Featured Author

Rhonda Cardone

Marketing Director, NY


As resilience is still a hot topic in our region since Superstorm Sandy hit the New York/ New Jersey area in October of 2012, SMPS-NY hosted a panel discussion at the City University of New York Graduate Center November 15, 2016 to hear from a few of our area’s experts on how their corresponding agencies are addressing concerns of Planning Today and Securing Tomorrow in terms of Resilience and its impact on Infrastructure. So…where are we in resilient rebuilding in the New York/New Jersey region? Importantly, how are our communities planning for future disasters?


Moderater William (Bill) Kenworthey, AIA Partner at Cooper Robertson asked pointed questions of the four panelists. Each offered their viewpoint based on the clients they serve. Susanne E. DesRoches, LEED AP, Deputy Director for Policy Infrastructure with the New York City Mayor’s Office of Recovery and Resiliency discussed the NYC Climate Change Adaptation Task Force. This task force is one of the 127 initiatives proposed in PlaNYC. A combination of City and State agencies, authorities and private companies, the task force is part of the City’s long-term sustainability plan to protect infrastructure from the impacts of climate change. Dan Petroff, Chief of Strategy and Business Development at Dormitory of the State of New York (DASNY), gave an overview of DASNY and how they are responding to the impact of Superstorm Sandy on its critical assets. DASNY oversees higher education and healthcare facilities as well as other infrastructure including dams. DASNY was at the forefront of managing assessments and addressing resilience plans for its facilities following Superstorm Sandy. DASNY and the Governor’s Office of Storm Recovery are partnering on more than 60 projects valued at $166 million. Joe Simenic, Program Director for Storm Mitigation and Resilience Office with the Port Authority of New York & New Jersey (PANYNJ) concentrated on the New York and New Jersey region where their concerns are focused on protection of their assets, managing risks and how these issues affect the their planning. PANYNJ established a Storm Mitigation and Resilience Office to coordinate repairs to its infrastructure and prepare its critical facilities for disasters in the future. Claudia Herasme, Deputy Director of the Urban Design Office with the Department of City Planning (DCP), gave an overview of how communities have been affected and what DCP is planning to do to make positive improvements with and within communities. The City is conducting citywide and area-specific studies to increase resilience to flooding and facilitate the recovery efforts.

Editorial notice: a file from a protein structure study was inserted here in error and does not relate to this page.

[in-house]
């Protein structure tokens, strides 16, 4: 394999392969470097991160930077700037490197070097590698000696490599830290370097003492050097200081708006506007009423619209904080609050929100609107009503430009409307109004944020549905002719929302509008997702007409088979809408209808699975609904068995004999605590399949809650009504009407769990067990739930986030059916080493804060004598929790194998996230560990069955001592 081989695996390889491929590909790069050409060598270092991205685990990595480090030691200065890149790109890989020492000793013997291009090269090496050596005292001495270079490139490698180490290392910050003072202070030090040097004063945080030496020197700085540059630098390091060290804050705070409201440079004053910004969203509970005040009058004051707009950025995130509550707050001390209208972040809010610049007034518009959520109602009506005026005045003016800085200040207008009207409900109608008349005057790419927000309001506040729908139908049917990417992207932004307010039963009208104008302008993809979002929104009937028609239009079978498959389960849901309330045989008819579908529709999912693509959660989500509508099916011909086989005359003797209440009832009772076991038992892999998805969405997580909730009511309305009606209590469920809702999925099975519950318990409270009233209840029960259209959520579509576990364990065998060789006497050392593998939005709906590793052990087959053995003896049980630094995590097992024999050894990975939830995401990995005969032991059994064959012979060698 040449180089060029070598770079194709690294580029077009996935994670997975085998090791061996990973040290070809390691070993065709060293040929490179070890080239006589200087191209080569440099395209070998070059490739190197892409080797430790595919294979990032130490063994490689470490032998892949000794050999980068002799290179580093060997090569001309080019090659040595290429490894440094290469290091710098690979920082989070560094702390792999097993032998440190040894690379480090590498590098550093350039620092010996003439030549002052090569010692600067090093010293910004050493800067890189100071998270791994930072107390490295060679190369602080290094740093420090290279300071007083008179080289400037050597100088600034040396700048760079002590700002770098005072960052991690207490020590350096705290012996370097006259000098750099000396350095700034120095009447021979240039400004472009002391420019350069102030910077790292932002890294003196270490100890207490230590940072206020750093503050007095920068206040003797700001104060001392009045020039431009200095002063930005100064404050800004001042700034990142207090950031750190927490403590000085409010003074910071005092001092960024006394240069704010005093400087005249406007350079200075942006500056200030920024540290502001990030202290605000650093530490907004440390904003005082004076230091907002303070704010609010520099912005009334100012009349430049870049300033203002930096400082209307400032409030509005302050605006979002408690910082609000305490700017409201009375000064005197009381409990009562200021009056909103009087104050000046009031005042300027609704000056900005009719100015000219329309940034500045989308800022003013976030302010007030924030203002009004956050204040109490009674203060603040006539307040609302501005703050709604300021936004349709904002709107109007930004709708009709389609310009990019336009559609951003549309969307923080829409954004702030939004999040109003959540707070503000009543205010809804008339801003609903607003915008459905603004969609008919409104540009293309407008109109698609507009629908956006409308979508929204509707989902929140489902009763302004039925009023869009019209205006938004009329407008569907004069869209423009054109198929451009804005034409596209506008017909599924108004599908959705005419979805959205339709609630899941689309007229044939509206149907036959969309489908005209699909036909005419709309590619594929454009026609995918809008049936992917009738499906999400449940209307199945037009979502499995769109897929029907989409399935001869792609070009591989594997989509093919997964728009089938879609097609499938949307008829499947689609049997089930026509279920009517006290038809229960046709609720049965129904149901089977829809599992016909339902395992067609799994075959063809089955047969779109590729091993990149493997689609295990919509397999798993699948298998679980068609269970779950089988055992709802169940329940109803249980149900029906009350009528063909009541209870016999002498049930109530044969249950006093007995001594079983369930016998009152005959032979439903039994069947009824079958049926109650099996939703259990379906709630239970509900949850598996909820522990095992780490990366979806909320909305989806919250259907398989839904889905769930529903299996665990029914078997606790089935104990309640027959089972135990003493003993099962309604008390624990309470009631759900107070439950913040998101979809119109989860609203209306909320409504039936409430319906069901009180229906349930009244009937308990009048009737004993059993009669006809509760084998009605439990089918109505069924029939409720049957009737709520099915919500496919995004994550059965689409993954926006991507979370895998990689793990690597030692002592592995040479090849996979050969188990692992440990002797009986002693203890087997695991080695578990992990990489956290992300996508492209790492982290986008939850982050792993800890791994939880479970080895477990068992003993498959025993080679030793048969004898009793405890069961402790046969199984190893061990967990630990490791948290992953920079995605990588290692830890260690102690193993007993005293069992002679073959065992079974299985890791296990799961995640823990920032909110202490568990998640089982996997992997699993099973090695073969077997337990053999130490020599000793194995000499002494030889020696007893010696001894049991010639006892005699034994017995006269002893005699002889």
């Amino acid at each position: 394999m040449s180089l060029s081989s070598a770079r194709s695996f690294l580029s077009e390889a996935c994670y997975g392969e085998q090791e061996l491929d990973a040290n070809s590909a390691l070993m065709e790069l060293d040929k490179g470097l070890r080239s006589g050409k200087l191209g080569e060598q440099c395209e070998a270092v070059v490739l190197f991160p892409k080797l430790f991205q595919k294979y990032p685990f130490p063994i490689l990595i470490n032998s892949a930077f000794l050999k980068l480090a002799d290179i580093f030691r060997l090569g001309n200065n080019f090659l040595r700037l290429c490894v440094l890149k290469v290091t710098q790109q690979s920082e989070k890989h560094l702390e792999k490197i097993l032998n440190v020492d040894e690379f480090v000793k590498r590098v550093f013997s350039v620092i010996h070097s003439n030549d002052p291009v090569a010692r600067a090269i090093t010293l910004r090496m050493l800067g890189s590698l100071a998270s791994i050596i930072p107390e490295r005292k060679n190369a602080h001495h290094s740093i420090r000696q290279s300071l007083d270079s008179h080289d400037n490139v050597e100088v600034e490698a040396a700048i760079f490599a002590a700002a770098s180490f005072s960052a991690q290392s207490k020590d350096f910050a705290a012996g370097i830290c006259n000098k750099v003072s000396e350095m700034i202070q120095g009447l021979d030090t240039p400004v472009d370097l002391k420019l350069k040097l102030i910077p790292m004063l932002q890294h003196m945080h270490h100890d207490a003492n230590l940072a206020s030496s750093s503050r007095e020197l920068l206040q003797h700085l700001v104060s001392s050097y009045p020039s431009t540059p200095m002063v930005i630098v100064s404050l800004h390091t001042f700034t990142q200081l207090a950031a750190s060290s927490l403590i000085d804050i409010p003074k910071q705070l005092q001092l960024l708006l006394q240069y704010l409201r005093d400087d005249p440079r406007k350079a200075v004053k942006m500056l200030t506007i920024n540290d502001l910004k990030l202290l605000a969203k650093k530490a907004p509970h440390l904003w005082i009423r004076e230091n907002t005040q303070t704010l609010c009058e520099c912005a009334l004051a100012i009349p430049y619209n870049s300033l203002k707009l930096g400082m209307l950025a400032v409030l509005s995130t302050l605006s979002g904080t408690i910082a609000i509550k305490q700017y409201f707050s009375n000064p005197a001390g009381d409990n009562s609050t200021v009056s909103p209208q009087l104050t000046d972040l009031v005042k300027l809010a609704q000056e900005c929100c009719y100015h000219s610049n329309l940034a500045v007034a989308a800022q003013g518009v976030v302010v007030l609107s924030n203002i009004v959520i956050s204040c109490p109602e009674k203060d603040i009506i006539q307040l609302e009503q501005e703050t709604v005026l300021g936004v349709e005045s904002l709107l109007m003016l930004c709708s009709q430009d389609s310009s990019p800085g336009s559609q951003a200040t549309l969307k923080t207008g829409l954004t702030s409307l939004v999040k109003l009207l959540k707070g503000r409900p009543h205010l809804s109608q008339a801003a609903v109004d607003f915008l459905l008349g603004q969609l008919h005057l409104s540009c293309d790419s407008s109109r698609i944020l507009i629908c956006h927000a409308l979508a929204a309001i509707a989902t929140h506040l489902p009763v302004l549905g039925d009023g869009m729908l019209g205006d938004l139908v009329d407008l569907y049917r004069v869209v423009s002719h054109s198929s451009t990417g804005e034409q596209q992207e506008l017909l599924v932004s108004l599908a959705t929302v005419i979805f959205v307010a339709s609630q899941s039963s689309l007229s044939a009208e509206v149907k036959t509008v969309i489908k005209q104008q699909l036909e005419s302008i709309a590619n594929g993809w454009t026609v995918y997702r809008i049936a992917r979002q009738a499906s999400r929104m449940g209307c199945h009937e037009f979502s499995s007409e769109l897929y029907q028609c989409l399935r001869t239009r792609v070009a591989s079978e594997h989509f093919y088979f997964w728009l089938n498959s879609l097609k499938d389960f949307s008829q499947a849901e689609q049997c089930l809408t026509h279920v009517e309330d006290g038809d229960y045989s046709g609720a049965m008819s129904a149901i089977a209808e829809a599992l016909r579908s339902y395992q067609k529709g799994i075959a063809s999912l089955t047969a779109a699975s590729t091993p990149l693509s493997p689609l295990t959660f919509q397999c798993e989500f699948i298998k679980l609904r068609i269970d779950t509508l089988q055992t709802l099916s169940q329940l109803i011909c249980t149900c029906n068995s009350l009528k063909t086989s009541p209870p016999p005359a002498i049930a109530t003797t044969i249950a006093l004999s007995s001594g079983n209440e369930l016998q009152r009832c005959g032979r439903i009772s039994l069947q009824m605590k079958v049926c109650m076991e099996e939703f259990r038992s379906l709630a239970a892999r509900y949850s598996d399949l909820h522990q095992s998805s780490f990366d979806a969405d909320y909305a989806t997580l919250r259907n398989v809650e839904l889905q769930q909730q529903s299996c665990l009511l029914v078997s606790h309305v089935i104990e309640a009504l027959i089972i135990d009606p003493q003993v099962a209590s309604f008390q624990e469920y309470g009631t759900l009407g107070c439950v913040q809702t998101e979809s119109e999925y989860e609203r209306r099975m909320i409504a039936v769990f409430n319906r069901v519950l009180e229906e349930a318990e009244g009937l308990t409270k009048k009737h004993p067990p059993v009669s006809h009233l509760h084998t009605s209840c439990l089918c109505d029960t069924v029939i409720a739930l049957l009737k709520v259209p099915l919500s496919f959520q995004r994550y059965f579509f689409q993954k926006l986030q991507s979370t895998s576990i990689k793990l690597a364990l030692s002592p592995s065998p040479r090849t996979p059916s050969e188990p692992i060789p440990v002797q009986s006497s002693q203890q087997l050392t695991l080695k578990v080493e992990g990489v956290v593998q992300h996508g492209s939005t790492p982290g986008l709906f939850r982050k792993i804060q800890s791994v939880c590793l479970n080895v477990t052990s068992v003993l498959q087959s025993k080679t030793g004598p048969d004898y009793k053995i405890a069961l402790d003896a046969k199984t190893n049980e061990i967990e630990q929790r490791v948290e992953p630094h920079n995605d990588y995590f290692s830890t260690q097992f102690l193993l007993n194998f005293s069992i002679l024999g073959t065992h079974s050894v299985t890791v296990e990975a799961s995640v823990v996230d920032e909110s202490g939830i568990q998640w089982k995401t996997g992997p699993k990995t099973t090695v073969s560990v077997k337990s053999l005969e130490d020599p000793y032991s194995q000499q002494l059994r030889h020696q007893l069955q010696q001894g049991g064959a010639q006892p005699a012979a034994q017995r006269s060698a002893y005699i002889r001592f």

Claudia’s overall comments pertained to efforts at the community level. She was clear that much of the resilience programs are planned not only to rebuild and protect from future disasters but to incorporate elements in the planning and design efforts that add quality of life, well-being and an increase in economic growth to the communities impacted by Superstorm Sandy. A significant part of the planning is on green solutions in community rebuilding by incorporating parks, plazas, walkable streetscapes, bikepaths, growth near transit and alternatives for stormwater management such as green infrastructure. The City is also focusing on energy efficient buildings to reduce energy consumption. Joe highlighted projects representative of successful programs. These communities include Hoboken and Meadowlands, New Jersey and Red Hook, New York. Ozlen Ozkurt, PE, PhD, CFM, Department Manager for Water and Resilience in Dewberry’s NYC office, in attendance at the program, is working with her team on Rebuild by Design: Resist, Delay, Store, Discharge Project Hoboken, Weekhawken, & Jersey City, New Jersey. The team is also working with Bill and his colleagues at Cooper Robertson on the Red Hook Integrated Flood Protection System Feasibility Study to develop solutions for these communities to meet their resilience needs. Through collaborative partnerships between state, local and federal agencies, infrastructure such as schools and hospitals as well as transportation systems are being revitalized. resiliency-panel A huge take-away from our experience with Superstorm Sandy, was that emergency power is critical during disasters. Our dependence on power spans the spectrum of convenience to life threatening. Dan mentioned DASNY’s efforts to incorporate alternate energy backup into their planning. Working with utility companies, several agencies are using mapping and grid designs that distribute energy sources in parallel with and independent from the main power grid in case of future blackouts. “How are agencies working together across the region?” All agreed that there are national task forces where resiliency representatives come together. Entities such as the US Army Corps of Engineers (USACE) facilitate regional discussions, however most resiliency decisions are pushed down to the state and local levels. Going forward, it is apparent that we should be cognizant of the effects of climate change and extreme heat. Based on the recent comments from the presidential candidates, the panel was asked in their view, “Is climate change real?” Dan’s response was “Yes it is…reality wins”. The panelists were asked “What is on your wish list?” Responses included: expediting the environmental review process quicker and certainty with federal funding. So, my question was: “Is resilience here to stay?” A unified response from the panelists was “YES”. As an add-on to the panel discussion: According to FEMA – New York Sandy Recovery, “since the storm hit, FEMA’s Public Assistance program has funded 4,127 project worksheets totaling nearly $9.8 billion to help restore critical infrastructure. $3 billion—has been dedicated to mitigation measures to reduce the impact of severe storms”. These numbers are rapidly changing as this is an on-going process. Superstorm Sandy devastated the NY/NJ regional area October 2012. Agencies throughout our region mobilized. As an example, FEMA and its state and federal partners deployed nearly 8,000 personnel at the beginning of the disaster. More than 40 federal agencies participated in the response. The Air Force flew power company trucks from California. The Army Corps of Engineers installed 211 generators at vital facilities and pumped out subways and tunnels. Nearly 1,200 FEMA specialists went door-to-door in affected neighborhoods. These efforts supported the robust response of city, county and state officials, along with numerous volunteer organizations. –FEMA, New York Sandy Recovery.